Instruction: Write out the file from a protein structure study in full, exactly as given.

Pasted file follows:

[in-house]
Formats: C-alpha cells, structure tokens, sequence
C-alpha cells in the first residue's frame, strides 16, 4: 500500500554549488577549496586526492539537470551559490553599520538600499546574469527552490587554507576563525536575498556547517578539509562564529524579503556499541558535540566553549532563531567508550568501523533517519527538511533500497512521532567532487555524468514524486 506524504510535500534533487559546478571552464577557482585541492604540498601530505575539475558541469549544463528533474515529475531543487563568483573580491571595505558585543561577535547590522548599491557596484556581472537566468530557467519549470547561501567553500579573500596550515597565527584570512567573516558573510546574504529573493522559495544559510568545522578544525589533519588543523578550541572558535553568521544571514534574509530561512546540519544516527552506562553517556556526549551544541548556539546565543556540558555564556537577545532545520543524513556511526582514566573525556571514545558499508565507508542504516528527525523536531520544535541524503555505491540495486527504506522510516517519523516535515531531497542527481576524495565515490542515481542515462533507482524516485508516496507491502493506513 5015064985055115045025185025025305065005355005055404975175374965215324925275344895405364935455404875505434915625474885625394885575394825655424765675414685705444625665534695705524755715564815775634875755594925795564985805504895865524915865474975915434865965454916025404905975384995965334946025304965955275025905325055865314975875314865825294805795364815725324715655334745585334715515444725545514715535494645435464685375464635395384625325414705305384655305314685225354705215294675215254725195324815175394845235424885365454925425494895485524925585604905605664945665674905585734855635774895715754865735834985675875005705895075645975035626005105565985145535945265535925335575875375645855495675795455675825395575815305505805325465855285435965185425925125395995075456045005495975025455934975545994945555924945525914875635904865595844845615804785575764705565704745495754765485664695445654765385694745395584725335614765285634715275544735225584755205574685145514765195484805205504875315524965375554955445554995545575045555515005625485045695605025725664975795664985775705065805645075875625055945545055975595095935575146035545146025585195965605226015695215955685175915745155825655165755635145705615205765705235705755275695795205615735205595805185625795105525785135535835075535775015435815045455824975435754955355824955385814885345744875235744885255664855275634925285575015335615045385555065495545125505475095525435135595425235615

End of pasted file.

[in-house]
Formats: C-alpha cells, structure tokens, sequence
C-alpha cells in the first residue's frame, strides 16, 4: 500500500554549488577549496586526492539537470551559490553599520538600499546574469527552490587554507576563525536575498556547517578539509562564529524579503556499541558535540566553549532563531567508550568501523533517519527538511533500497512521532567532487555524468514524486 506524504510535500534533487559546478571552464577557482585541492604540498601530505575539475558541469549544463528533474515529475531543487563568483573580491571595505558585543561577535547590522548599491557596484556581472537566468530557467519549470547561501567553500579573500596550515597565527584570512567573516558573510546574504529573493522559495544559510568545522578544525589533519588543523578550541572558535553568521544571514534574509530561512546540519544516527552506562553517556556526549551544541548556539546565543556540558555564556537577545532545520543524513556511526582514566573525556571514545558499508565507508542504516528527525523536531520544535541524503555505491540495486527504506522510516517519523516535515531531497542527481576524495565515490542515481542515462533507482524516485508516496507491502493506513 5015064985055115045025185025025305065005355005055404975175374965215324925275344895405364935455404875505434915625474885625394885575394825655424765675414685705444625665534695705524755715564815775634875755594925795564985805504895865524915865474975915434865965454916025404905975384995965334946025304965955275025905325055865314975875314865825294805795364815725324715655334745585334715515444725545514715535494645435464685375464635395384625325414705305384655305314685225354705215294675215254725195324815175394845235424885365454925425494895485524925585604905605664945665674905585734855635774895715754865735834985675875005705895075645975035626005105565985145535945265535925335575875375645855495675795455675825395575815305505805325465855285435965185425925125395995075456045005495975025455934975545994945555924945525914875635904865595844845615804785575764705565704745495754765485664695445654765385694745395584725335614765285634715275544735225584755205574685145514765195484805205504875315524965375554955445554995545575045555515005625485045695605025725664975795664985775705065805645075875625055945545055975595095935575146035545146025585195965605226015695215955685175915745155825655165755635145705615205765705235705755275695795205615735205595805185625795105525785135535835075535775015435815045455824975435754955355824955385814885345744875235744885255664855275634925285575015335615045385555065495545125505475095525435135595425235615